About Us

Indonesia’s tropical forests and waterways are among the most biodiverse ecosystems on earth. However, overuse and exploitation are rapidly degrading these invaluable resources. Furthermore, the limited protections that exist are unable to prevent deforestation and biodiversity loss. To ensure that current and future generations can continue to benefit from these resources, Indonesia and the United States are improving resource management and conservation. At least 30 million Indonesians depend directly on the country’s forests, and millions more rely on ecosystem biodiversity for breathable air, fertile soils, drinkable water and steady incomes. Sustained economic prosperity for Indonesia and its trade partners is intimately linked to the conservation of these fragile, globally-important ecosystems.


In partnership with the Government of Indonesia, USAID BIJAK, meaning ‘wise’ in Indonesian, is improving the management of Indonesian forests and conservation areas, strengthening legal protections for threatened wildlife and reducing greenhouse gas emissions. To bolster biodiversity conservation, USAID BIJAK facilitates coordination between the Government of Indonesia and civil society organizations to strengthen relevant laws, regulations, and natural resources management tools and systems. Furthermore, USAID BIJAK coordinates with local partners to adapt innovative local approaches to improved management and conservation for use across the country.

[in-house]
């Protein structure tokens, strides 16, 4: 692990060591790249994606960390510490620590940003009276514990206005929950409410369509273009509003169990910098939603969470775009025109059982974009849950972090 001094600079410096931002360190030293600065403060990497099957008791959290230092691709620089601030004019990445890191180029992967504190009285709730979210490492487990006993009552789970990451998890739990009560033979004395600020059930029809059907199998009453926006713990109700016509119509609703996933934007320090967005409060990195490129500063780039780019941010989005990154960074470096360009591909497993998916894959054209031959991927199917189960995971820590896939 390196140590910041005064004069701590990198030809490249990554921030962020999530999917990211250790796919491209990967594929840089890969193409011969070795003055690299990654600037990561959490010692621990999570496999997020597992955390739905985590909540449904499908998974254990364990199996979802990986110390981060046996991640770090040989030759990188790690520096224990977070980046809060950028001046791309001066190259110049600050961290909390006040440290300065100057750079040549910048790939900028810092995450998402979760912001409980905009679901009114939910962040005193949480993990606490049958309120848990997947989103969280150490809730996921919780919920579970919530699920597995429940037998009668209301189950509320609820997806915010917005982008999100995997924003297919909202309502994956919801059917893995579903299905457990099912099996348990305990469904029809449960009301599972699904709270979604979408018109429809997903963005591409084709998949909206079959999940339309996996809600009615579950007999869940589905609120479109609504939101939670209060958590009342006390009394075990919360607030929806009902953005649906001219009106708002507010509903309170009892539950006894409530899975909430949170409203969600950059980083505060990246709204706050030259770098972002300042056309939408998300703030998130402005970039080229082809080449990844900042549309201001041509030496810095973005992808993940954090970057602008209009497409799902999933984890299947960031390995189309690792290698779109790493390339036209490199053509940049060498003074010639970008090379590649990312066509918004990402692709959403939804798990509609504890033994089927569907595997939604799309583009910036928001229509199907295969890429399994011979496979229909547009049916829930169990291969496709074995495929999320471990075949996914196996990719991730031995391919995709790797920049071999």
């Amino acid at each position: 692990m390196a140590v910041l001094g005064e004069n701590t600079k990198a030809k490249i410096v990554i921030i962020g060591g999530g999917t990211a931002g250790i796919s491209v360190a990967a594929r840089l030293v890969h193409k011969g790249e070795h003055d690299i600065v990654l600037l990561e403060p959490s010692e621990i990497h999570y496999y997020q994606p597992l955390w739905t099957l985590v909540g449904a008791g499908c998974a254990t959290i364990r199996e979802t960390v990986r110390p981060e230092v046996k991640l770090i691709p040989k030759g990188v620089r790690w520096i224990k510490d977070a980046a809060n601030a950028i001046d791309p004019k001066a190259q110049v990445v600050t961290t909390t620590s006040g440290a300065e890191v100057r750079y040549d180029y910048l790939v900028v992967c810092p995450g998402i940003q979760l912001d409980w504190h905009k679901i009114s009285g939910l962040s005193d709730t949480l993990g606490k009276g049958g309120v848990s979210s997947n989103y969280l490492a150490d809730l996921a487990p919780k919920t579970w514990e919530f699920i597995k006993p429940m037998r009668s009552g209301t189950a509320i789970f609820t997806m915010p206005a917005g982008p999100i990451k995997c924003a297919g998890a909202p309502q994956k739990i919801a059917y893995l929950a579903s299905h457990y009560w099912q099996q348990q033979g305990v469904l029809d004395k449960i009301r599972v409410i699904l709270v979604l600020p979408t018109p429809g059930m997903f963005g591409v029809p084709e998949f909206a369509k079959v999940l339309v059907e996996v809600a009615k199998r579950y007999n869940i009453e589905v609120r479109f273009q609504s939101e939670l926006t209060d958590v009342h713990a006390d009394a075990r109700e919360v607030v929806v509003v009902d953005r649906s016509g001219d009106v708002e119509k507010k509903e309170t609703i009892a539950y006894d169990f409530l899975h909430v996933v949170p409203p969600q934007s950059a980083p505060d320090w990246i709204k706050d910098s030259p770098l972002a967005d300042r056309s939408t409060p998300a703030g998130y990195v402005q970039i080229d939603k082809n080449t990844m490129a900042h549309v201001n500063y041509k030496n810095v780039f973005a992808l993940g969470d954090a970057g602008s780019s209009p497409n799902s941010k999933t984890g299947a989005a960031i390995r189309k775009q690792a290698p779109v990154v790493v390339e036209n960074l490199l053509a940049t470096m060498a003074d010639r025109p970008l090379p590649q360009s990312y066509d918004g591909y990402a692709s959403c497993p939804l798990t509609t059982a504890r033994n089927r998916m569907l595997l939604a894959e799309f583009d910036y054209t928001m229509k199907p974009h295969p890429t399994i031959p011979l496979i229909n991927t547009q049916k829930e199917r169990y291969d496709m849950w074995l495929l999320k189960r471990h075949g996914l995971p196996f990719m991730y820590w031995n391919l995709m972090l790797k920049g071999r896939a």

BIJAK facilitates collaboration between Government and other partners to improve related laws, regulations, and management tools and systems.  BIJAK’s efforts focus on the following issue areas:


Indonesia’s network of conservation areas includes 54 national parks and cover 27 million hectares – a combined area roughly the size of Colorado. USAID BIJAK works to improve and protect ths network by:

  • Helping government partners oversee conservation areas using more effective, data-based policies and regulations, including policies for preventing oil palm plantations from illegally encroaching onto national parks; and

  • Strengthening Indonesians’ sense of pride in and responsibility for their national parks, thereby stimulating demand for better conservation.


Forest cover in government-managed areas has suffered significantly due to inadequate oversight, planning and management. USAID BIJAK strengthens the government’s ability to oversee government-managed forests, which cover 64 percent of Indonesia’s land, by:

  • Strengthening Indonesia’s reform efforts by helping its Forest Management Units (FMUs) to better preserve delicate forest ecosystems while meeting growing human demands on forests;

  • Expanding the use of innovative funding strategies to make conservation and low emissions development more attractive to developers and investors; and

  • Protecting areas of intact, virgin forest that are not yet under government management.


Wildlife trafficking undermines security, rule of law and sustainable economic growth. The loss of iconic species reduces Indonesia’s prospects for nature-based tourism and sustainable fisheries. USAID BIJAK combats wildlife trafficking by:

  • Supporting the Government of Indonesia in strengthening its commitment to the Convention on International Trade in Endangered Species, or CITES;

  • Collaborating with public and private sector partners to disrupt wildlife trafficking activities in the domestic transportation sector; and

  • Supporting campaigns to reduce domestic demand for wildlife and their products, including sharks and wild birds, such as the critically-endangered helmeted hornbill.